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Criminal charges possible in Las Vegas shooting, lawyers say

Updated January 16, 2018 - 7:14 pm

Metropolitan Police Department lawyers said Tuesday that criminal charges related to the Oct. 1 massacre may be coming in the next 60 days.

“There are charges being investigated,” Metro attorney Nicholas Crosby said during a court hearing in Las Vegas.

The hearing was held to determine whether Metro search warrant records pertaining to the Las Vegas shooting investigation should be unsealed. Metro attorneys argued that the documents should remain sealed because they may be used to support charges related to the investigation. They did not say who may face charges or what the charges may be.

On the final night of the Route 91 Harvest festival, Stephen Paddock opened fire from his Mandalay Bay suite on the Strip, killing 58 concertgoers before killing himself. Since that night, law enforcement officials have identified no other suspects in the case, though Paddock’s girlfriend, Marilou Danley, initially was identified as a person of interest.

Last week, a federal judge unsealed more than 300 pages of federal search warrant records after the Las Vegas Review-Journal and other media organizations sued for their release.

Those documents noted that Danley “agreed to cooperate with investigators” and remained “adamant” she had no prior inclinations of Paddock’s planned attack. The documents also noted that during an interview with investigators, Danley “spontaneously stated” that her fingerprints likely would be on Paddock’s ammunition because she “occasionally participated in loading magazines.”

“Although the investigation to date has not produced any conclusive evidence that Danley aided Paddock, had foreknowledge of his plans, or has been deceptive with law enforcement, this aspect of the investigation is still the subject of intensive review,” according to one document, dated Oct. 7.

A few days after the shooting, Danley released a statement through her Los Angeles attorney, Matthew Lombard.

“I knew Stephen Paddock as a kind, caring, quiet man. I loved him and hoped for a quiet future together with him,” she said in the statement. “He never said anything to me — or took any action that I was aware of — that I understood in any way to be a warning that something horrible like this was going to happen.”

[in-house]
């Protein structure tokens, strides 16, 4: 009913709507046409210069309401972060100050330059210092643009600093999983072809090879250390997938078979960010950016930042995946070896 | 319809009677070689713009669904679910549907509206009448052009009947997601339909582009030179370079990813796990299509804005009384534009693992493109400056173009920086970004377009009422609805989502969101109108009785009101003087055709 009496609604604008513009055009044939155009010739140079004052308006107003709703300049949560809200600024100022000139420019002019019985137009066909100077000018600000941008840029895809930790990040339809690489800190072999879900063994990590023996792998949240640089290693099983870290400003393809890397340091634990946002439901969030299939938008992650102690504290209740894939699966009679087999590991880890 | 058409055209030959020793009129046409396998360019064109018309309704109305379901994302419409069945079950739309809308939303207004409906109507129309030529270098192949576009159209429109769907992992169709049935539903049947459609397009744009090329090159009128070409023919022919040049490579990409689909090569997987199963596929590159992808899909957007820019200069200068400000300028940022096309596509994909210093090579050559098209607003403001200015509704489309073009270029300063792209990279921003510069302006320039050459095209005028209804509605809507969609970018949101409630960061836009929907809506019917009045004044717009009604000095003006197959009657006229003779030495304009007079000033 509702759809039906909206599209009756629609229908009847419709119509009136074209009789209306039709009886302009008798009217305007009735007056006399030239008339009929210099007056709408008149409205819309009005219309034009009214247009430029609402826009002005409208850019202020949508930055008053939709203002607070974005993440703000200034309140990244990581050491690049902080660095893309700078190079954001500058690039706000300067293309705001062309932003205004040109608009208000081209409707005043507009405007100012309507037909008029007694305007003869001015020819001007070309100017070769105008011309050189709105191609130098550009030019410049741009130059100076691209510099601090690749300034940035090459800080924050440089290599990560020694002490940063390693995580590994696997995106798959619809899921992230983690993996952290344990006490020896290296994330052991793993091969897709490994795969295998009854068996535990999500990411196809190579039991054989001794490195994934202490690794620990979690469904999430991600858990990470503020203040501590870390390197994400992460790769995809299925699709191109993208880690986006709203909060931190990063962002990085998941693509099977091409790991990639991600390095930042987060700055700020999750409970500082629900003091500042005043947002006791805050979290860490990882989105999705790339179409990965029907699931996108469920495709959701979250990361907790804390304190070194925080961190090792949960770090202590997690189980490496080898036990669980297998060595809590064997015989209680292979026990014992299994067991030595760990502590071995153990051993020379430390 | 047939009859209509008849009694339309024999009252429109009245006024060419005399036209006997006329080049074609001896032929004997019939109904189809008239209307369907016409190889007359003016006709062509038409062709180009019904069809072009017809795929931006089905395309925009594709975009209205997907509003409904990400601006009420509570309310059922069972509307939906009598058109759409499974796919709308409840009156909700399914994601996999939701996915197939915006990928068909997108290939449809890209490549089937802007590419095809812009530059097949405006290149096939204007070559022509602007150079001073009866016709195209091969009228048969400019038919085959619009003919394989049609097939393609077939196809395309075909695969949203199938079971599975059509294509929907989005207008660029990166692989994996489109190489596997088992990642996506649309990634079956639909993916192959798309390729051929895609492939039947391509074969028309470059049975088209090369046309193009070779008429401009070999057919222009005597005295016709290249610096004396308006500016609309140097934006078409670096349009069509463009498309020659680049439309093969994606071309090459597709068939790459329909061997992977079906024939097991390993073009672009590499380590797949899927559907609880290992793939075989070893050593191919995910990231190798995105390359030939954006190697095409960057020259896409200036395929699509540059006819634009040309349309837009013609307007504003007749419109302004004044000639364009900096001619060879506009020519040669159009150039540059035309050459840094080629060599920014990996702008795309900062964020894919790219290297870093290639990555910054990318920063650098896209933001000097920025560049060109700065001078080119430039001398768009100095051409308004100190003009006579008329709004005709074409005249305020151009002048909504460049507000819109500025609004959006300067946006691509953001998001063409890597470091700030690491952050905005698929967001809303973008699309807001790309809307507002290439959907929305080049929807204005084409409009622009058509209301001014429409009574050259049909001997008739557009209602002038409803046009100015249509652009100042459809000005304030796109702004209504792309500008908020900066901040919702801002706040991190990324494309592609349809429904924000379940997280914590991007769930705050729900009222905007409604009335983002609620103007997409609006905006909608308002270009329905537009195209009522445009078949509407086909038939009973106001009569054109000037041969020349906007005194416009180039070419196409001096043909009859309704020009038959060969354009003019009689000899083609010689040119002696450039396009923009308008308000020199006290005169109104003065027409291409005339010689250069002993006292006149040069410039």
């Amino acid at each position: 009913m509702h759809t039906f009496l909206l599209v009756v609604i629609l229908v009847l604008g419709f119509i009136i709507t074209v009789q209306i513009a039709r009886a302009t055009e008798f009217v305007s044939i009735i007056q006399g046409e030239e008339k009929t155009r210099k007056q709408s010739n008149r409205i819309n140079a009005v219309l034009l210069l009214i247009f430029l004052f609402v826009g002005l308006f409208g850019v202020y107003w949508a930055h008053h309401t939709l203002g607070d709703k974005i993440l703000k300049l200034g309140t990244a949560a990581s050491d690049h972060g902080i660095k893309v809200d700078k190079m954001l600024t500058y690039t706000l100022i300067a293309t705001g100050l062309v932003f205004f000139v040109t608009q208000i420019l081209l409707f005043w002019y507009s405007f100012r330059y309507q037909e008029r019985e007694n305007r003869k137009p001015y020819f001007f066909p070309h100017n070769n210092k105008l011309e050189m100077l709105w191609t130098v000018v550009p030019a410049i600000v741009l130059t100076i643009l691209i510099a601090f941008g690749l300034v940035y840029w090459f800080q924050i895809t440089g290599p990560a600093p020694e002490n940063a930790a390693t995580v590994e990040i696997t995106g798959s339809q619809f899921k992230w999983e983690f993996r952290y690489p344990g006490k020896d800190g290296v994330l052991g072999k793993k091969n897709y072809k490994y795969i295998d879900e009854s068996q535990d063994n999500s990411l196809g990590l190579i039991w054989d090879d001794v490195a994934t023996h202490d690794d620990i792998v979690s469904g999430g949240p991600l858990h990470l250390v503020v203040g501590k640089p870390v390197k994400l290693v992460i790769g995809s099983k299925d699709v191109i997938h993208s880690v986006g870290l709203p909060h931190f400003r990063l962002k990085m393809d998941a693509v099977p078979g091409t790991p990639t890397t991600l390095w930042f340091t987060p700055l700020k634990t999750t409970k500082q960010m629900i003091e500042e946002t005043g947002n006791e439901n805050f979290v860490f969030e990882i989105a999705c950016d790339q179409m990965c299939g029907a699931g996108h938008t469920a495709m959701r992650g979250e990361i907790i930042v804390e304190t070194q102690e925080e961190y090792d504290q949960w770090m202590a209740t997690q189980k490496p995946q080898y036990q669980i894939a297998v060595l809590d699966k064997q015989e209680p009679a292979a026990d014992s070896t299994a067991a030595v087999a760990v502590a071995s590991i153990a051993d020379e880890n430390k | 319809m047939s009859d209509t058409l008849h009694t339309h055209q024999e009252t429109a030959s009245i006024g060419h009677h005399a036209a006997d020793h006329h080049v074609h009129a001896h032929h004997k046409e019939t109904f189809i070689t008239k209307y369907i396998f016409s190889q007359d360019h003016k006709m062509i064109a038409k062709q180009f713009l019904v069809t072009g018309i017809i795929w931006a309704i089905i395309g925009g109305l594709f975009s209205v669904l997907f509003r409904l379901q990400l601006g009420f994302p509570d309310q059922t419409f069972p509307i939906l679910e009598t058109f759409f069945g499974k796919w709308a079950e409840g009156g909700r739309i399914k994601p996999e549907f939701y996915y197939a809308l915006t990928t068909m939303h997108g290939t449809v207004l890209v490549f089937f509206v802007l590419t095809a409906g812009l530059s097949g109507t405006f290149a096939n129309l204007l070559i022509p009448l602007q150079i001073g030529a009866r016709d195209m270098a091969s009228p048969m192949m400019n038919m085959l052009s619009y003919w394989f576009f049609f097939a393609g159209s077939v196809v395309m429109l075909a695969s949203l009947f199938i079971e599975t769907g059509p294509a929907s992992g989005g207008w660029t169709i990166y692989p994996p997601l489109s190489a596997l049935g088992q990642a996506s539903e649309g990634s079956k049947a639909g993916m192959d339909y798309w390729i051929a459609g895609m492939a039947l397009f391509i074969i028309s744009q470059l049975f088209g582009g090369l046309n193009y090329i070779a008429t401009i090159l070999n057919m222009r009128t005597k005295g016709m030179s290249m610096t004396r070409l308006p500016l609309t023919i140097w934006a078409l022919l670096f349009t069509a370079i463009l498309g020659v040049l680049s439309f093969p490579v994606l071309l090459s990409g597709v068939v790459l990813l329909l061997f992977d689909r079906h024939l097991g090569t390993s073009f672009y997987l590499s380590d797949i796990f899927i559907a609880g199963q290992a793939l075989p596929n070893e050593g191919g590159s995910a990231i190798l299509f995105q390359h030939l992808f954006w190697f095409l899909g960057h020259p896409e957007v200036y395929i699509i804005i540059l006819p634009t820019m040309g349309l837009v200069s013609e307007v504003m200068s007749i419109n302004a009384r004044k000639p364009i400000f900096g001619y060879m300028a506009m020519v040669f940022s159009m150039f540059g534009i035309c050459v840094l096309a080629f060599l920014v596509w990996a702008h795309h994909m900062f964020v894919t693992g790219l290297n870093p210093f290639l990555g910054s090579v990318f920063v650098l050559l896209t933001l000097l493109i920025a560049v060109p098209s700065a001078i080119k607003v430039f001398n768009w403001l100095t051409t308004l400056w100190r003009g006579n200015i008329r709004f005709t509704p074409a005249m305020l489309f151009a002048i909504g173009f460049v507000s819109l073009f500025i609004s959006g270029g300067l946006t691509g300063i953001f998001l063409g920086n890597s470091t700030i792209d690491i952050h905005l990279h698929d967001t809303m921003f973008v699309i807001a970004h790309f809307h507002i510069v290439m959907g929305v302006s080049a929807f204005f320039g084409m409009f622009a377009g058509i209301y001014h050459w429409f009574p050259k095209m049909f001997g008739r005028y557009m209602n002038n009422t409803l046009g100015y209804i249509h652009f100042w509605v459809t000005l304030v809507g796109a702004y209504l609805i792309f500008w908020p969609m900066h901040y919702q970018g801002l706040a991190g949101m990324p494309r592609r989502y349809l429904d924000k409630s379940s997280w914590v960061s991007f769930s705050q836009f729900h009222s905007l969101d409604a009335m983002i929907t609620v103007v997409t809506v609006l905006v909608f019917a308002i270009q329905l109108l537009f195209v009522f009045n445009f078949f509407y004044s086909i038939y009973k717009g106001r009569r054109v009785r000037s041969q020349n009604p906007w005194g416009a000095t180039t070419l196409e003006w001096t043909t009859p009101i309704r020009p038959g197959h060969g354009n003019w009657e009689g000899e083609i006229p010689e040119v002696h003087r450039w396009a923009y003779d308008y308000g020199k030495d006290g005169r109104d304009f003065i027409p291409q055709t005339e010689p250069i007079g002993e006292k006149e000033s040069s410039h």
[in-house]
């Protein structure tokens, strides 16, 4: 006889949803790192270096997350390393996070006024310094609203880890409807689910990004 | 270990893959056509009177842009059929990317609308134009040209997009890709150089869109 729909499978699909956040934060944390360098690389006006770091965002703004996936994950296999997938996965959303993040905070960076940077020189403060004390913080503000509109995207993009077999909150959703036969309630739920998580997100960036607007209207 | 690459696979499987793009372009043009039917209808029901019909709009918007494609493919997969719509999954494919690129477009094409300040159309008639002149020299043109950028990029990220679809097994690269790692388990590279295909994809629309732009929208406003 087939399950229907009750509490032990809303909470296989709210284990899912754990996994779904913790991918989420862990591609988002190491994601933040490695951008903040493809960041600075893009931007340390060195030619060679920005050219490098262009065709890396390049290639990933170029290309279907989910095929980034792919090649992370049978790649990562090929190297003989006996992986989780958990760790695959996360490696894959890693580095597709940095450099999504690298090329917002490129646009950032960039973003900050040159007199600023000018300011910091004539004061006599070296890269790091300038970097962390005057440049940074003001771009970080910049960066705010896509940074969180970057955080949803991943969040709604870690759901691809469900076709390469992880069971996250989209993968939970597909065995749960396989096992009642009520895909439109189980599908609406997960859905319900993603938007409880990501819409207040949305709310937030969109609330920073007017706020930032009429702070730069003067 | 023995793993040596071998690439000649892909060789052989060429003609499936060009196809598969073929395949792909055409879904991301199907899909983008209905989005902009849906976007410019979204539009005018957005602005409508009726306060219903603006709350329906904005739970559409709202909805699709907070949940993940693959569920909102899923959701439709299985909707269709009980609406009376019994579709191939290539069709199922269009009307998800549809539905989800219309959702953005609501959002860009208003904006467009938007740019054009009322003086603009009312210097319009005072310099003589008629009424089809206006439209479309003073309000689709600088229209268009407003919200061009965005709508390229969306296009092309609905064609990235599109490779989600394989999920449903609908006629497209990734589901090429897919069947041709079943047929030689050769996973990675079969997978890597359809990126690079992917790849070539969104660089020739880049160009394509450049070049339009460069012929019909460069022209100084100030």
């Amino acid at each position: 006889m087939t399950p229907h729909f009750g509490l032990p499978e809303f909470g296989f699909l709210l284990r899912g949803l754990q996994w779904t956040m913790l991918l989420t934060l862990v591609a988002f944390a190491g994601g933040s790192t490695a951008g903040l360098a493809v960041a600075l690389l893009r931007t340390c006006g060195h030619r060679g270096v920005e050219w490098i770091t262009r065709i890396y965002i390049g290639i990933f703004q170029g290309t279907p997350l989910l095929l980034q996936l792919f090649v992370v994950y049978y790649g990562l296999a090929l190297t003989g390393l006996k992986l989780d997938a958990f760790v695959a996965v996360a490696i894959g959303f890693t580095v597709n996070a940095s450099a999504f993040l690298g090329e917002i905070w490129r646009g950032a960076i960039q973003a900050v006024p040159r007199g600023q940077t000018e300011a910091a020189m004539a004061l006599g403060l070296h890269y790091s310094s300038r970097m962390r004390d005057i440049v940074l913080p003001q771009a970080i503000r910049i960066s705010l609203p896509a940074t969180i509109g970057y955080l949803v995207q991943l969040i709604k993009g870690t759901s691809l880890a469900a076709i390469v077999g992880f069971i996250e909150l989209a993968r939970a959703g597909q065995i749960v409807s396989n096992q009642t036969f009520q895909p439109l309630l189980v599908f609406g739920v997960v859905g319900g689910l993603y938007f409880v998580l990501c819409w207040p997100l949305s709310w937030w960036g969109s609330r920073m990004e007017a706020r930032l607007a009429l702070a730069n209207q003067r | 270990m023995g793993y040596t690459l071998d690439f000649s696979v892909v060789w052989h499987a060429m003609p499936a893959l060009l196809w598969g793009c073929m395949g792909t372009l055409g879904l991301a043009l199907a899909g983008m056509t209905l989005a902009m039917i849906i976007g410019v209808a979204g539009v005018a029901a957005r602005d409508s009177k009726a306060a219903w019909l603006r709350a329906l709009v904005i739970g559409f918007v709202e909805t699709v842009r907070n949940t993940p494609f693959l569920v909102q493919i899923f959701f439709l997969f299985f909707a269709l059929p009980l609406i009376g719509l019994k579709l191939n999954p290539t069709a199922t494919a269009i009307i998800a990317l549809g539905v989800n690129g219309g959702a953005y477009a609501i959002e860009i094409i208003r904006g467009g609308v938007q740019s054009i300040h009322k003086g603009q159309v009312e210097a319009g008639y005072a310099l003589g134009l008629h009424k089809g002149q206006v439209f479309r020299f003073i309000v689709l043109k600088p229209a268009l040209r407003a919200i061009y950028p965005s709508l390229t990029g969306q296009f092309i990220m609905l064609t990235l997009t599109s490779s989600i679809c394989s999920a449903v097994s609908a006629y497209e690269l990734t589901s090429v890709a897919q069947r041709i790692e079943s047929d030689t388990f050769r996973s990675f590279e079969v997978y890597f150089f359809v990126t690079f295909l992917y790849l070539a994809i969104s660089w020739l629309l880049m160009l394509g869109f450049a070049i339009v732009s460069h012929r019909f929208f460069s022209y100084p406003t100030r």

Danley’s lawyer did not respond to a request for comment after Tuesday’s hearing.

The hearing, before Clark County District Judge Elissa Cadish, related to local police search warrant records.

Metro’s initial argument was that Cadish did not have the authority to unseal the records because that authority should remain with the individual judges who initially ordered the records sealed. Cadish rejected that argument.

The only other evidence Metro submitted in support of keeping the records sealed was an FBI affidavit. Review-Journal attorney Maggie McLetchie argued that Metro could not make assertions on behalf of the FBI, then noted that federal authorities did not oppose the release of federal search warrants last week.

“The press has an important role in being able to get access to this warrant information and help the public understand what occurred in regard to what warrants law enforcement got, what came back and what the actual facts are,” McLetchie said in court. “The horrific incidents of 1 October were over three months ago. The public still has many, many questions.”

That’s when Metro attorneys suddenly asserted that the sealed documents were pertinent to possible charges.

“Are we going to indict Mr. Paddock? No. He is deceased,” Crosby said.

“Clearly,” Cadish replied.

Crosby then suggested that the investigation was ongoing.

“So without naming names,” Cadish said, “there are potential charges against others as a result of the ongoing investigation? Is that fair?”

“Yes,” Crosby replied.

McLetchie said this was the first mention from Metro attorneys of any potential charges and argued that every delay “is a First Amendment violation.”

Cadish said she wanted to read through the sealed documents and compare them with information that already has been made public. She indicated she would make a decision by Jan. 26.

Contact Rachel Crosby at rcrosby@reviewjournal.com or 702-387-5290. Follow @rachelacrosby on Twitter.

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